Monday, 13 May 2013

Birding at RSPB Portmore Lough Reserve

Today my bird group set out to bird watch at the RSPB Portmore Lough Reserve in County Antrim.  The weather was either sunny or gale force wind accompanied with torrential rain however all of us were deterred to go as we had heard there was a Marsh Harrier seen recently and we were all very keen to see it.
View of part of Portmore Lough with March Harrier in centre.
There is a wonderful history to Portmore dating back to 10,000 BC however time and space does not permit me to tell you it all however I will let you know a little of the more recent history.  Portmore as well as Lough Neagh was lowered by over 10 feet since 1847 to reduce seasoning flooding and increase land mass and the last lowering was in 1959.   In 1920 the Willow trees around the Lough were not only used in basket making but also used at the Belfast Shipyards to carry hot rivets.  In 1944 a Royal Naval pilot set off from Long Kesh to test his Wildcat fighter plane.  The engine exploded however he was saved because the plane landed in the shallow and muddy lough.  In 1984 it was recovered and restored by the Ulster Aviation Society.



In 1991, thanks to grant funding, the RSPB were able to buy the land adjoining Portmore Lough, followed by the lough, reed beds and willow scrub in 2002.  They are now managing the site to replica the soft shoreline once found around Lough Neagh. The great news is that since then, the Lapwing and Snipe are breeding again.   In fact this year there are over 30 breeding pairs of Lapwing which is probably the biggest number in any one place in Northern Ireland.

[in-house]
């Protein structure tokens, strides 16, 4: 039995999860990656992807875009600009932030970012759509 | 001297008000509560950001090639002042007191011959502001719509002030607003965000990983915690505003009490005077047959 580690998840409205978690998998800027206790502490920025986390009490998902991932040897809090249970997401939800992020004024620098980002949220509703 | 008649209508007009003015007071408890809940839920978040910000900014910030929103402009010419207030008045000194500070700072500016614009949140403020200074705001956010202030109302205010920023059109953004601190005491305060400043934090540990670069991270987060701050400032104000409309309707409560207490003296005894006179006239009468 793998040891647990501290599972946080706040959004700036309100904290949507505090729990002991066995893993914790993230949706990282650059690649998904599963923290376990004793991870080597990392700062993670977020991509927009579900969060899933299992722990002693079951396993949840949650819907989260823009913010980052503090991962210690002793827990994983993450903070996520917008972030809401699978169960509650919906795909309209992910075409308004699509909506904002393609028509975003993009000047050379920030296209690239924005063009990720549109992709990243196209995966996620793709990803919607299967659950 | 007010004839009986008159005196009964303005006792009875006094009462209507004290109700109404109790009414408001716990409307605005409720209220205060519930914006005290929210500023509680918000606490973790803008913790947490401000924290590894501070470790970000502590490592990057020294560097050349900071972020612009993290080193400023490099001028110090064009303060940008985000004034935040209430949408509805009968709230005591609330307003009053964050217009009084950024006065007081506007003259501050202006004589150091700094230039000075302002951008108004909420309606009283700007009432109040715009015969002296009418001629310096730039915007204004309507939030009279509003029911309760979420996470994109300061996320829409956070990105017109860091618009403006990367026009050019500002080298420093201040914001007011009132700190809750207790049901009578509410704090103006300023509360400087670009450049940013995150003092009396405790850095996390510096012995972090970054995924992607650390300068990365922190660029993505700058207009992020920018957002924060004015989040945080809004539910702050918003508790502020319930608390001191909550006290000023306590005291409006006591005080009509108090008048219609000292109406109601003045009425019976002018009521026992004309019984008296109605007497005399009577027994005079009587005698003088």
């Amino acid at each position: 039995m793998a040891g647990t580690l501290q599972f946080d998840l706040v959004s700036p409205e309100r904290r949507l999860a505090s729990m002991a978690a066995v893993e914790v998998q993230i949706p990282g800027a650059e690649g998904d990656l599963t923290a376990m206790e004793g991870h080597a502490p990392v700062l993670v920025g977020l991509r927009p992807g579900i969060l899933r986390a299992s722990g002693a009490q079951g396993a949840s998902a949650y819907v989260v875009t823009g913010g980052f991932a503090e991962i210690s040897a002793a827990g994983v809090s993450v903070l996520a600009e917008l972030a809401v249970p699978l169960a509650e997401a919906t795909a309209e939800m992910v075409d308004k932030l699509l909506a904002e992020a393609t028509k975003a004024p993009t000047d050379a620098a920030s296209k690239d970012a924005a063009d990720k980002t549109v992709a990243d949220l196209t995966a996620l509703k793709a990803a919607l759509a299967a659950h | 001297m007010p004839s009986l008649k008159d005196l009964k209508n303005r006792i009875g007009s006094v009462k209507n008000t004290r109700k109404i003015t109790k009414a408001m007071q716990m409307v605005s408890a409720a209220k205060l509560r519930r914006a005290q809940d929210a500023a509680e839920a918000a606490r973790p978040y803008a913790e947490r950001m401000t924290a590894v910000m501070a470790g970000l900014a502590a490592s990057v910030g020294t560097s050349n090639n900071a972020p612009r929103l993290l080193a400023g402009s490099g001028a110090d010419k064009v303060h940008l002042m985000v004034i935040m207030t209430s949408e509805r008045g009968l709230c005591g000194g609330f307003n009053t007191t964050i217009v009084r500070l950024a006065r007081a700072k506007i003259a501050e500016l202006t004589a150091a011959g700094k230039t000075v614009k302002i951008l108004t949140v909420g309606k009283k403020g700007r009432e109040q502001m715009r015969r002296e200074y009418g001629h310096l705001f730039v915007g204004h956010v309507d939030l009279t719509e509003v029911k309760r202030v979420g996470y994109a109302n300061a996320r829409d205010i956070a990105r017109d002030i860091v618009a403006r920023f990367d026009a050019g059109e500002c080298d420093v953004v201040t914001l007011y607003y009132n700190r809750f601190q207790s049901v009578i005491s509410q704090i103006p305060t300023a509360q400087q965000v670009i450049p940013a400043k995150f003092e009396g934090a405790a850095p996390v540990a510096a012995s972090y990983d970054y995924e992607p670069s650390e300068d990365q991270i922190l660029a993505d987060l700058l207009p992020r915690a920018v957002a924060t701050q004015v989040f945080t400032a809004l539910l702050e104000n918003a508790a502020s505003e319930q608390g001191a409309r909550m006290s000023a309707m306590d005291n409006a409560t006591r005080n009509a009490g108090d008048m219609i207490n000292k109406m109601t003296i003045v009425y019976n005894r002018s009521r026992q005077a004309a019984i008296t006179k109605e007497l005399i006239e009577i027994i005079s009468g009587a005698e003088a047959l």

On our way our to the hide which is now accessed by a broad walk, we saw the blossom of BlackThorn.
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Spring is really trying to break though as we passed by a bank of pretty white petticoats of Cow Parsley and the meadows were decorated with the pale pinkish Cuckoo flowers that are also known as Lady's Smock.  


Cow Parsley - Anthriscus sylvestris

Close up of one of the flower heads above 

Cuckoo Flower- Cardamine pratensis
Also during this walk we saw Robin, Blue and Great Tit, House and Tree Sparrows, Blackbird, Chaffinch, Greenfinch and many Sedge Warblers singing however they were deep in the reeds and only popped up momentarily before dropping down again however I did get a photo of one, albeit is very far away and small.

Sedge Warbler
From the hide we saw a good number of Great crested Grebes, 1 Heron, Herring and Black headed Gull, Common Tern, Tufted duck, Pochard, Little Grebe and Coot with a nest.  



                                                                 Common Tern

We all watched the skies and reeds hoping for a glimpse of the Marsh Harrier and then it appeared.  It was quite a distance away.

Marsh Harrieer

We were delighted although one member of the group didn't see it.  However it appeared again several times and then there were 2 of them and they flew straight for the hide.  We rushed out just in time to see both of them fly over us.  These photo are the best I could get with me camera although not too good I decided to put them on the blog.







What a wonderful sight and all of us saw them this time.  We made our way back and as the rain had stopped for a little while we watched from the new platform and suddenly one of the Harriers lifted and started mobbing a Hooded Crow.  It went up and and down several more times, passing across where we were standing.  


It was a great finish to our day and we were all delighted we had made the journey despite the terrible weather.  We all agreed the 'bird of he day' was the Marsh Harrier.

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